Weekly News Roundup 4/13 – 4/20
Congress approaches animal welfare with bipartisanship
In the few months since the 115th Congress was sworn in, the House and Senate have introduced more than a dozen bipartisan bills on animal welfare. People are becoming more vocal about their support for protecting animals, which has driven their representatives to address new issues. Some of the bills currently being considered include an act that would provide grants to domestic violence shelters to allow women to bring their pets into shelters and an act that would outlaw “soring” on horses’ legs and hooves.
April the giraffe finally gives birth
April, a giraffe at the Animal Adventure Park in New York, gave birth on livestream to an audience of 1.2 million. The zoo began livestreaming April’s enclosure in February and she soon gained a following of increasingly impatient viewers. April gave birth to the male calf on Saturday, April 15, her fourth. April has her own website, and the zoo has started a contest to name the calf—one vote costs $1 and proceeds will be split between the Giraffe Conservation Foundation, Ava’s Little Heroes, a group that helps families with unexpected medical expenses, and improvements to Animal Adventure Park. You can vote at April's website.
Study looks at mental health issues facing veterinarians
Researchers at Murdoch University are looking for veterinarians registered in Australia to take an anonymous survey that will help them understand veterinarians’ mental wellbeing and their client relationships. The researchers are interested in looking at how stressful environments and interactions with their colleagues and clients affects veterinarians’ mental health. They hope the study results will guide the structure of suicide prevention strategies and improve staff training and focus on healthy interactions.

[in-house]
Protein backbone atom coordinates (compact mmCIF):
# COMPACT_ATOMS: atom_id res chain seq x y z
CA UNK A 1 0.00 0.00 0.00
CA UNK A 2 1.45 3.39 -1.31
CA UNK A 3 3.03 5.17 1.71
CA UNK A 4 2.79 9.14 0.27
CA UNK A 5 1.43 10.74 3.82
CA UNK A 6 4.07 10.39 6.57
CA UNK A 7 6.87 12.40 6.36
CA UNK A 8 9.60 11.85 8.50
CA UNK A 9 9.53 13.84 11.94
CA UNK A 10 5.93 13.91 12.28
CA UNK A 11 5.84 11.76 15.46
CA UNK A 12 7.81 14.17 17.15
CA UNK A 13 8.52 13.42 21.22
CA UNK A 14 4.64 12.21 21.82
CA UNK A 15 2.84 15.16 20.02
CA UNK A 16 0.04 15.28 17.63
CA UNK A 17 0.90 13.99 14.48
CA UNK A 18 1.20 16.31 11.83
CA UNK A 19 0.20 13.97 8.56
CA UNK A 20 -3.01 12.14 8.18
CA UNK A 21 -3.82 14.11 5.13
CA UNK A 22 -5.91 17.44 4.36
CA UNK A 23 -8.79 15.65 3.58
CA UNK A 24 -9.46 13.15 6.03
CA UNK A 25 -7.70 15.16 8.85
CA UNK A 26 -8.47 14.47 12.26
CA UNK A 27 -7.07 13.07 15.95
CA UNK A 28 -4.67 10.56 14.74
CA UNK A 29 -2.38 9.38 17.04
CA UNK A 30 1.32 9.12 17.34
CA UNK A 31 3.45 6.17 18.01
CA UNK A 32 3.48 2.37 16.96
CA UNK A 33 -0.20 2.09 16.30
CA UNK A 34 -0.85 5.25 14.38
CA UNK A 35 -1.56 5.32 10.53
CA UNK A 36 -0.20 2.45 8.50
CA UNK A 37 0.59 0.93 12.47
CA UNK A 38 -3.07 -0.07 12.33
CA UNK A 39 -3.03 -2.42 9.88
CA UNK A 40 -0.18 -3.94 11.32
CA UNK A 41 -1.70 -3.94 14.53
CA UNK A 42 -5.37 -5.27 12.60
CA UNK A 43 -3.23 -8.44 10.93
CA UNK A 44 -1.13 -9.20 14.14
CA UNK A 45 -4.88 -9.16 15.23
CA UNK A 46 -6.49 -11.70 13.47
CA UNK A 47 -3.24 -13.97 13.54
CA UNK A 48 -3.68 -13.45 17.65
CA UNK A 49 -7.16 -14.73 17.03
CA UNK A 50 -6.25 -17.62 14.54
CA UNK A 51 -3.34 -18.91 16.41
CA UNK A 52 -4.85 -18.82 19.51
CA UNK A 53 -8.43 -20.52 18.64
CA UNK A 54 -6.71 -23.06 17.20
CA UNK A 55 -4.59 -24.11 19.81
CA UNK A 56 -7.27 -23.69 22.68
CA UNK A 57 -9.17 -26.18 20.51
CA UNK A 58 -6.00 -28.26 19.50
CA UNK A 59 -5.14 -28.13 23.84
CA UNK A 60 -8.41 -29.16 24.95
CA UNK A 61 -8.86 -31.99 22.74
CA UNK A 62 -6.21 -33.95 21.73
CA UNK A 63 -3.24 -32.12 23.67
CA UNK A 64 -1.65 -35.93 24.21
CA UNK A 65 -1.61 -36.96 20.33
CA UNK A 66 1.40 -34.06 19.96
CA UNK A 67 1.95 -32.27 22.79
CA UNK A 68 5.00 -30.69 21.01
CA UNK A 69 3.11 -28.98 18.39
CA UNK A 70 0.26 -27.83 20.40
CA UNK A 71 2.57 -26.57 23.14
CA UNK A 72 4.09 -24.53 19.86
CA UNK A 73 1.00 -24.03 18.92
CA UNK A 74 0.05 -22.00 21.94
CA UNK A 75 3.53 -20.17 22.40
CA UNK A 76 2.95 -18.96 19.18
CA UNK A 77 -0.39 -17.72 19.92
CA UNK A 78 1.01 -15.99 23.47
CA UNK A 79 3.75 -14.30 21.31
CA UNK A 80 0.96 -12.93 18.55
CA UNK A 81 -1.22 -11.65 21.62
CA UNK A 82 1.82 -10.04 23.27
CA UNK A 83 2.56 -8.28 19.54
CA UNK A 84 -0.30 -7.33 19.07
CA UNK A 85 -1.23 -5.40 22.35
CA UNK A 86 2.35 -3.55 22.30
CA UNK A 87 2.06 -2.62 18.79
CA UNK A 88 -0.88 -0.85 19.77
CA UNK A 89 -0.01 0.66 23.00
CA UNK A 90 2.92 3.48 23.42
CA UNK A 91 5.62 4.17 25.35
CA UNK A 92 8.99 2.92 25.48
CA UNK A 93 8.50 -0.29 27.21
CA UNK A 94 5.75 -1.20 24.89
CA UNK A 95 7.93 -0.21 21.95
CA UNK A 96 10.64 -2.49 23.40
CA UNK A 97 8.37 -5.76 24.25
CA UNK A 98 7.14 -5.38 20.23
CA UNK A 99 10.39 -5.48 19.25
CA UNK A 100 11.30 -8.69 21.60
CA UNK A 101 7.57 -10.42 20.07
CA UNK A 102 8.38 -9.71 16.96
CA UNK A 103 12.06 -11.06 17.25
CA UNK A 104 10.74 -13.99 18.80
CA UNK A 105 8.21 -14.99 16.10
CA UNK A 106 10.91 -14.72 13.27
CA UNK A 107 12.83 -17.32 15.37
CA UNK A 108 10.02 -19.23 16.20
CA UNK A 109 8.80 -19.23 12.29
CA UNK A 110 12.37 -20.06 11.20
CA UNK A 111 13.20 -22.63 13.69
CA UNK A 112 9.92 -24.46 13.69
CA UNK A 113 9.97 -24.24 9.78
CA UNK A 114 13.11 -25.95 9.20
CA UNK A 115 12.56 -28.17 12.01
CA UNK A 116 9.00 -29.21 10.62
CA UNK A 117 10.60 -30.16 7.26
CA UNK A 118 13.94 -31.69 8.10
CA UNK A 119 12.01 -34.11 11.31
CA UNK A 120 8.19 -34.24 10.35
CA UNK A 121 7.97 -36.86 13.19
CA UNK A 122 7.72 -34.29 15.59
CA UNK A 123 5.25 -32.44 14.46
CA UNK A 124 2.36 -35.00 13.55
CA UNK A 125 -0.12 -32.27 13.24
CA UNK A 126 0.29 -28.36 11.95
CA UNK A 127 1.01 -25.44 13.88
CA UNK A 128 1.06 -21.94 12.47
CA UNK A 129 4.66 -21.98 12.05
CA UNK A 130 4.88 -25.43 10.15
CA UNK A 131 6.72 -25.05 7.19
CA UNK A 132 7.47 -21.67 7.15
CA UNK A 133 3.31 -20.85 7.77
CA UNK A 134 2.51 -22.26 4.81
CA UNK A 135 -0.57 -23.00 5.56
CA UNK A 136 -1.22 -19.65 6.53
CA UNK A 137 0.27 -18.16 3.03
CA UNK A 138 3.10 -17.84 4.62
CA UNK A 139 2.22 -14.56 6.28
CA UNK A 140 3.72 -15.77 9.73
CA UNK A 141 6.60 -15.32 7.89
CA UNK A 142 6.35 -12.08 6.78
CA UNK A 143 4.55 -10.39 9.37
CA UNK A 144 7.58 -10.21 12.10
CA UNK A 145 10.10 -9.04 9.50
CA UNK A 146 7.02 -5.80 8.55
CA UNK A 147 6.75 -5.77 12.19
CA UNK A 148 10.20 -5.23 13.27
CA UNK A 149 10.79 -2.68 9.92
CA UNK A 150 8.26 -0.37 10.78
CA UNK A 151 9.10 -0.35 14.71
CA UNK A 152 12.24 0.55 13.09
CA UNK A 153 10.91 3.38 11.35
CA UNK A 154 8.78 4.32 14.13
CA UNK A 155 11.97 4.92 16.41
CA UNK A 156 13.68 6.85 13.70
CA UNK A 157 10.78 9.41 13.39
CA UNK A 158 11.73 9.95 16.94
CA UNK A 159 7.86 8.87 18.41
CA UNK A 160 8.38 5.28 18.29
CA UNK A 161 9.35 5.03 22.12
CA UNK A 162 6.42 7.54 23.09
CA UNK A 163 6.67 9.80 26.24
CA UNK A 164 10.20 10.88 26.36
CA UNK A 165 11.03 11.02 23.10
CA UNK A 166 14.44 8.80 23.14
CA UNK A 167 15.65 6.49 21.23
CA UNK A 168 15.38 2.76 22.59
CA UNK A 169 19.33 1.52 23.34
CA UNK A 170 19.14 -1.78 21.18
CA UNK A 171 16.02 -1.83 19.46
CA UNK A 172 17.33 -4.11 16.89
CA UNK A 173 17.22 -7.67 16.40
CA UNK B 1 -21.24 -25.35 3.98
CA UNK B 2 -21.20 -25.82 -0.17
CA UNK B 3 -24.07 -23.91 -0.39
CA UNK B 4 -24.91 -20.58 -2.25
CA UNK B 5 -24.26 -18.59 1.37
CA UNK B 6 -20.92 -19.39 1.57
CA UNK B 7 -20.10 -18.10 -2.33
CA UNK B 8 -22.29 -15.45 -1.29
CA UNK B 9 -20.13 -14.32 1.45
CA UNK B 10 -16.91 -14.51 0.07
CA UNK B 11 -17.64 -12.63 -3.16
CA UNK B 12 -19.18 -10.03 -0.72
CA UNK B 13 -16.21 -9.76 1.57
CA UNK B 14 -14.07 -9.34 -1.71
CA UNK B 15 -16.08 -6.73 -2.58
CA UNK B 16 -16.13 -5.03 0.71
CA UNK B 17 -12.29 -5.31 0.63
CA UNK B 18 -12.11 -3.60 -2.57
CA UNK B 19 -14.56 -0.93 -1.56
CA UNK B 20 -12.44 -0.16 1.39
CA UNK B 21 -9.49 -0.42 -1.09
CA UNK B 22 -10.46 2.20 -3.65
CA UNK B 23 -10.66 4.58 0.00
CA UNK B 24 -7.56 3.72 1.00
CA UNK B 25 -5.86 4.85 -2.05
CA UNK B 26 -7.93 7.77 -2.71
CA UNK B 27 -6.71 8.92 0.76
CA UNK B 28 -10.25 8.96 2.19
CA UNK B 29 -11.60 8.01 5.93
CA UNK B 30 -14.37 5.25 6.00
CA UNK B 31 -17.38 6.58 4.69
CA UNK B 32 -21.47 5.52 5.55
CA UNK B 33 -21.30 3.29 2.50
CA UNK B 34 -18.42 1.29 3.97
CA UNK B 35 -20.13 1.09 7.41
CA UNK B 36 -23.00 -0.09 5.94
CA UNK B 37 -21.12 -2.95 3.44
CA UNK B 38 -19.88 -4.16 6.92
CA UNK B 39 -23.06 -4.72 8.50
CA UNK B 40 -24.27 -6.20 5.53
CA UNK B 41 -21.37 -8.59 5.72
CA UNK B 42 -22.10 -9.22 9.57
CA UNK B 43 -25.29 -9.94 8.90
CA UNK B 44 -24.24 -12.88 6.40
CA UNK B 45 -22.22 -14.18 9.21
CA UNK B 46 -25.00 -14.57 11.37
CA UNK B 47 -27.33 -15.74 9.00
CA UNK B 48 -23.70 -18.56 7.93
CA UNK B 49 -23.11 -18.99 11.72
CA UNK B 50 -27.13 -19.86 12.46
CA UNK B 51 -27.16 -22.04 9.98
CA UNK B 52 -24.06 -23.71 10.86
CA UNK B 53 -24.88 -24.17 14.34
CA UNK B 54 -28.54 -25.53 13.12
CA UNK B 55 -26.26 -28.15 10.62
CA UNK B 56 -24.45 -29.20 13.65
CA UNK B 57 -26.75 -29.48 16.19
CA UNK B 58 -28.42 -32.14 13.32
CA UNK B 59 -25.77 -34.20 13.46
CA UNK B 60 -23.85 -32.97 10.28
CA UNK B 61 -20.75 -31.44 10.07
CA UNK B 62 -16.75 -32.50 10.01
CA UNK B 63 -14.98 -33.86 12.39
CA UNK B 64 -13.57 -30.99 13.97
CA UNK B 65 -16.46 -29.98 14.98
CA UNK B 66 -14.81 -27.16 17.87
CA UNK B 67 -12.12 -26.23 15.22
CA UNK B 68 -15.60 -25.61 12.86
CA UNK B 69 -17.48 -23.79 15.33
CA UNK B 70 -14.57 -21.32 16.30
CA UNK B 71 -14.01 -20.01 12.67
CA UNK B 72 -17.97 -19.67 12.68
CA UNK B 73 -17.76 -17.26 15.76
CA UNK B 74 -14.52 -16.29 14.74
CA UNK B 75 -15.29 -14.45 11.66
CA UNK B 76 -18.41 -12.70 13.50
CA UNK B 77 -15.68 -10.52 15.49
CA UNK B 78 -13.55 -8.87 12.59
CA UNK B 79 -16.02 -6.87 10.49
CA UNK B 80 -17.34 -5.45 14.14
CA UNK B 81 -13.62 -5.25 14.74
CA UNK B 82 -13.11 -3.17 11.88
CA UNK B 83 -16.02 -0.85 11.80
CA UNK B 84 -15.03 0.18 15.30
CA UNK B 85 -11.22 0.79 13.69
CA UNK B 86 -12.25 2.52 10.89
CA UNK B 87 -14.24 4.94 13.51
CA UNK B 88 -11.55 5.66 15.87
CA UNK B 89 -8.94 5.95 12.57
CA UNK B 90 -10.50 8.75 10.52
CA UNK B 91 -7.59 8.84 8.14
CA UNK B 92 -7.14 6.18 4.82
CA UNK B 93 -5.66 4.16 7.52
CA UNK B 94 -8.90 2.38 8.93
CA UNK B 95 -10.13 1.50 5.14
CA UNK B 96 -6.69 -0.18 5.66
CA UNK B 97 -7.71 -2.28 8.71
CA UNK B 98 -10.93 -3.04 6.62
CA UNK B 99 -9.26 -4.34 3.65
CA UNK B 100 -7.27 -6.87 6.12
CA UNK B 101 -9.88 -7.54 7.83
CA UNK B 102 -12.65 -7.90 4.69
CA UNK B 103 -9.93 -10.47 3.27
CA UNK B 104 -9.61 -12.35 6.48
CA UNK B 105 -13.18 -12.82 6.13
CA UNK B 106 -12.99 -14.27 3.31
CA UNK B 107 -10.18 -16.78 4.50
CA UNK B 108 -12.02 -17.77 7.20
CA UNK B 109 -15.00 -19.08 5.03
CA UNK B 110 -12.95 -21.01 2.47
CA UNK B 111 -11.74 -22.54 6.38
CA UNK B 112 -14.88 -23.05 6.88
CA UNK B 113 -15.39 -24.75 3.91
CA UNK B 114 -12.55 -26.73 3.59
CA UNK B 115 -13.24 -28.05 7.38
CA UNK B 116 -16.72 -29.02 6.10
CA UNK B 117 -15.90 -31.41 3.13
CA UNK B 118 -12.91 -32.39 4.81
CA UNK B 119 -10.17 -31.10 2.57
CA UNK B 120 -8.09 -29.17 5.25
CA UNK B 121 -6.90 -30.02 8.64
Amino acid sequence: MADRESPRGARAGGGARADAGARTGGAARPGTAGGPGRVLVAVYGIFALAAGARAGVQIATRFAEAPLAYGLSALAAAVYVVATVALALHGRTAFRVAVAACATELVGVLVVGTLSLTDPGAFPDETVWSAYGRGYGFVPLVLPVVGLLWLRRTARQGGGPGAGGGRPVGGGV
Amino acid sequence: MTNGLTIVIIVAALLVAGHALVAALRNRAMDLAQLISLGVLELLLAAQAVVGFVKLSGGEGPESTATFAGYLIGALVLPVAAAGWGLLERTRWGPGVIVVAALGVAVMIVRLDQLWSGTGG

University of Missouri seeks patients for clinical trials
The University of Missouri’s Veterinary Health Center is looking for dogs with cancer to run clinical tests of a drug that could improve their quality of life. The medication targets cachexia, a wasting syndrome that develops in late stages of cancer, causing loss of appetite and sometimes leading to organ failure. The aim of the drug is to improve end-of-life quality for the dogs. Those interested in enrolling a dog can contact the Center’s Small Animal Hospital.
Photo credit: © iStock/carenas1